BPM Milan: Modularity in Process Models

The second paper in this section on modeling guidelines was a review of modularity in process models, by Hajo Reijers and Jan Mendling. This was focused on factors related to modeling, including methodology, language and tools, and how they affect model quality; the goal being to provide guidance to process modelers for creating better models.

He first showed a general definition of model quality, but pointed out that they focused on error occurrence and understandability as measures of quality. Both errors and understandability are impacted by model size — bigger models have more errors and are less understandable — but density, average connector degree, cross-connectivity, and modeler education (but not education in a specific modeling technique) also impact these factors.

Looking specifically at modularity — the design principle of breaking down a process model into independently managed subprocesses — they hypothesized that use of modularization does not impact understandability. They created an experiment that showed participants one of two versions of two large process models (more than 100 tasks): one with subprocesses, the other flattened into a single process model. They then tested the subject’s understanding of the processes by asking 12 questions for each of the models; these were consultants experienced in process modeling, hence are accustomed to working with process models and would understand the visual syntax. What they found is that the average % of correct answers to the questions is higher for the modular than the flattened version, but for one of the models the difference was not statistically significant, whereas with the other, it was statistically significant.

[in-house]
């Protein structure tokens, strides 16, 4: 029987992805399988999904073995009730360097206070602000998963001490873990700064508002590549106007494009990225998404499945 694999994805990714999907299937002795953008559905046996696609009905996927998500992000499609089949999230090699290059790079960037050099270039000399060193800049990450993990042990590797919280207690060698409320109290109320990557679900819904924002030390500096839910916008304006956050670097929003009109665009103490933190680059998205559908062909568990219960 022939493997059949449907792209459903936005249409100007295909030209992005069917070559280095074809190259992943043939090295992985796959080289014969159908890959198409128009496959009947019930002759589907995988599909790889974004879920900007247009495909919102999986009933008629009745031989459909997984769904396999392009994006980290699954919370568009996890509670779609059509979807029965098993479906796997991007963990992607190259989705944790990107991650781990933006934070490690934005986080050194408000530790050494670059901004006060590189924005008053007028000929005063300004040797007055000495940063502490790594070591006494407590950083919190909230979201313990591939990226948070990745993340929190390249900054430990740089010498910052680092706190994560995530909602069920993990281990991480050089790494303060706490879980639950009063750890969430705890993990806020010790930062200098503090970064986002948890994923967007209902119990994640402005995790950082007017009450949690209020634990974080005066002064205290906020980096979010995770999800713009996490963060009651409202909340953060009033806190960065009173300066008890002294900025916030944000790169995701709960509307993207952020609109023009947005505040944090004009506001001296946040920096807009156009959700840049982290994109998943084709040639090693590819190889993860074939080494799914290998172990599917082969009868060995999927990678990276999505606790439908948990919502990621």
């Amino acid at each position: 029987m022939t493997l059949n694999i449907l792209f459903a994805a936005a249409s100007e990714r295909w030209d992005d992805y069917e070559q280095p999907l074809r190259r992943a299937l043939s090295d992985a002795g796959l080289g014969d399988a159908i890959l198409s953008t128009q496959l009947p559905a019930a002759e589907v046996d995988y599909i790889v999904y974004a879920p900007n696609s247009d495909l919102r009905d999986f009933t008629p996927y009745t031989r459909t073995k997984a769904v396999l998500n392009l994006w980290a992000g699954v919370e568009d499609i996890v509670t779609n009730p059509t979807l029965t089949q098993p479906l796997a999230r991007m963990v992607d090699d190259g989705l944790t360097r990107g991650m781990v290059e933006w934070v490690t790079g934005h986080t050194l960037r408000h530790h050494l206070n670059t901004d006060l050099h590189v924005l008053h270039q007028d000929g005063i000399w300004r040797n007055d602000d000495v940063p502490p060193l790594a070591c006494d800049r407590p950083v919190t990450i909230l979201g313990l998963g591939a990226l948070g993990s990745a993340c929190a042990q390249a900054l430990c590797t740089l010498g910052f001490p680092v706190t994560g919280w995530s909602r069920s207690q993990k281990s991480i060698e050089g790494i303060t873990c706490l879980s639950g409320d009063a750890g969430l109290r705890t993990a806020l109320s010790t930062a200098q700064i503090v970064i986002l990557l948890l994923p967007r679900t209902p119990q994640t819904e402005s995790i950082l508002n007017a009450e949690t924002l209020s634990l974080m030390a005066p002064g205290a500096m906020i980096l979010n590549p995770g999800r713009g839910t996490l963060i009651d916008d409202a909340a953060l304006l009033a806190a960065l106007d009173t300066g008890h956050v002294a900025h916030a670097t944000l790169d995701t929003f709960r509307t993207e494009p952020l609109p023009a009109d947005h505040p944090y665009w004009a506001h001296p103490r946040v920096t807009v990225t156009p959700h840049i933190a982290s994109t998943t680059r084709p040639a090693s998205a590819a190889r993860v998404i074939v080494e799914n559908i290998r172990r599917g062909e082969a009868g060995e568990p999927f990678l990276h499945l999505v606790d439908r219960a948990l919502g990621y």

This disproved their hypothesis, since modularity was important in model understandability one of the two complex models, but raised the question of why it was important for one of the models but not the other. The process with improved understandability on modularization had more subprocesses (hence was more modularized) than the one that didn’t, presenting a new hypothesis for future testing. They also found some correlation between success at answering “local” questions (those related to portions of the process rather than the overall process) and the degree of modularization.

Their conclusions:

  • Modularity in a process model appears to have a positive connection with its understandability
  • The effect manifests itself in large models if modularity is applied to a sufficiently high extent
  • Modularity seems to support comprehension that requires insight into local parts of the model

In the future, they will be relating this work to semi-automatic modularization of work.

2 thoughts on “BPM Milan: Modularity in Process Models”

  1. Dennis, I agree that this is intuitively obvious, but the whole point of research and experimentation is to test these hypotheses in order to confirm them, and also to gain a better understanding of the factors influencing the effect. Likely their research will lead to a better understanding of the correlation between complexity and understandability, which in turn can lead to things such as automated creation of subprocesses when a process reaches a certain level of complexity.

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